Action Comics #43 review

The continuation of the Hard Truth storyline opens with Superman attacking police officer Binghamptom. He’s been provoked by the authorities’ assaults on his neighbours, but it doesn’t look good as Jimmy Olsen captures everything on camera and automatically uploads it online. And then, Binghamptom stands revealed as one of the shadow monsters who have been bedevilling the newly outed and underpowered Superman.

There’s some question as to whether the gathered police will continue to stand with their ‘brother’ against Superman, but eventually the fight is over and Binghamptom escapes, leaving only a husk. Along the way, Superman’s neighbours Dante and Lee get hurt. The former is ‘merely’ beaten up by Binghamptom, but the latter has been stabbed in the shoulder by him. Superman gives the firefighter one of the shards of cape he’s been using as fist protectors cum knuckledusters.

The mayor urges Superman to leave the city, because he’s become a target, but he indicates that he’s staying, a decision vindicated after he discovers his apartment has been wrecked by alien-haters. He organises his neighbours into their own defence force, ready for what comes next.

Downtown, the mayor asks officers who were on the scene, including Binghampton’s loyal pal Angela Petruzzelli, to see her and give their side of the situation. And that’s when all hell breaks loose again…

One of the things about reviewing is that you have to try and look at something for what it is, not what you want it to be. I’ve posted previously about how I’d rather be reading a traditional Superman story than DC’s current spin on the character. So let’s forget that and just look at what writer Greg Pak and artist Aaron Kuder – they’re co-plotting – build with the Lego they’ve been handed.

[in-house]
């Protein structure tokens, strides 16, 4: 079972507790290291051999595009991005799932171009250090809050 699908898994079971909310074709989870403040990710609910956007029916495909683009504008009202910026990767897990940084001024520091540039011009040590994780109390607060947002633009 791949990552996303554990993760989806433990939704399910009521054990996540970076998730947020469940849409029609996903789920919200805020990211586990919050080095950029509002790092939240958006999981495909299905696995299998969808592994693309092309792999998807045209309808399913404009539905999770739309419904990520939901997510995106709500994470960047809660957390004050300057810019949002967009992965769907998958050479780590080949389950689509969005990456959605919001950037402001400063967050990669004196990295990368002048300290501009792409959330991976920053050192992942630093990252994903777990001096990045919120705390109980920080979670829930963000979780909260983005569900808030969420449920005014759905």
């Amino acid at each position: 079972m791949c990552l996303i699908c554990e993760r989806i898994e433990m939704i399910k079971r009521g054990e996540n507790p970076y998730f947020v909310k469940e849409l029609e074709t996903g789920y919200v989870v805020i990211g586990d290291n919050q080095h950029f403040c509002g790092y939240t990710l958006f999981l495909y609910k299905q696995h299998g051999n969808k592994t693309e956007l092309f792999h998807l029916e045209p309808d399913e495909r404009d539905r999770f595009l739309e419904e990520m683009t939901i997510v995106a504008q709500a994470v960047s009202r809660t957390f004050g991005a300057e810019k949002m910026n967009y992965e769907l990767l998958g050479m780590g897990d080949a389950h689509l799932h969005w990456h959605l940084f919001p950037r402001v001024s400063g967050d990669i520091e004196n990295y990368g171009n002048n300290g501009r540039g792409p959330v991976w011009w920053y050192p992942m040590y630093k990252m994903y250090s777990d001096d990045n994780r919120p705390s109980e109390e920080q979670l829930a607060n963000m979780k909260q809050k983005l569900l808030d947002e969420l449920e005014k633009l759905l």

A fast-paced character piece filled with mystery, that’s what. It’s good that Superman realises he really isn’t acting in a very Superman-like manner, brutally pounding his enemies with as much force as he can muster. I like that the storytellers introduce a character, have me feel one thing about her, then force me to do a 180-degree turn in the space of one page. Superman gathering his neighbours to ask them to look out for one another – he can’t really leave the city because that’s where the corruption is centred – makes for a heartwarming scene. Jimmy’s support for his pal Clark speaks well of him.

And here’s an interesting moment.

Handing his cape rag to Lee to use either because it’s a handy tourniquet or has healing powers is a mistake? The implication is that he’s feeling an inappropriate warmth towards her, attracted by her bravery and spirit. Lee may have a partner, he definitely does. OK, the fact that Clark never gives supposed girlfriend Wonder Woman a moment’s thought outside their shared comic shows the romance is just a longtime stunt, but still, Superman should be able to focus a bit better at a time like this. If he’s not feeling committed to Diana, he needs to do them both a favour and end it – don’t start messing others about, this isn’t the Sixties when it was OK to play Lois off against Lana.

And while I realise the Lois part of the overall Truth sequence is a focus of the sister Superman title, it’d be nice were she to cross Superman’s mind for even a second. Whether he currently likes or loathes her, she’s meant to be important to him.

Jimmy, as I said, is being a rock, but he really needs to alter his tech settings; journalism isn’t about posting every bit of visual or verbal information you pick up as it happens, it’s a matter of finding the story and presenting it in its best form. He’s meant to be a professional, not a ‘citizen journalist’ amateur.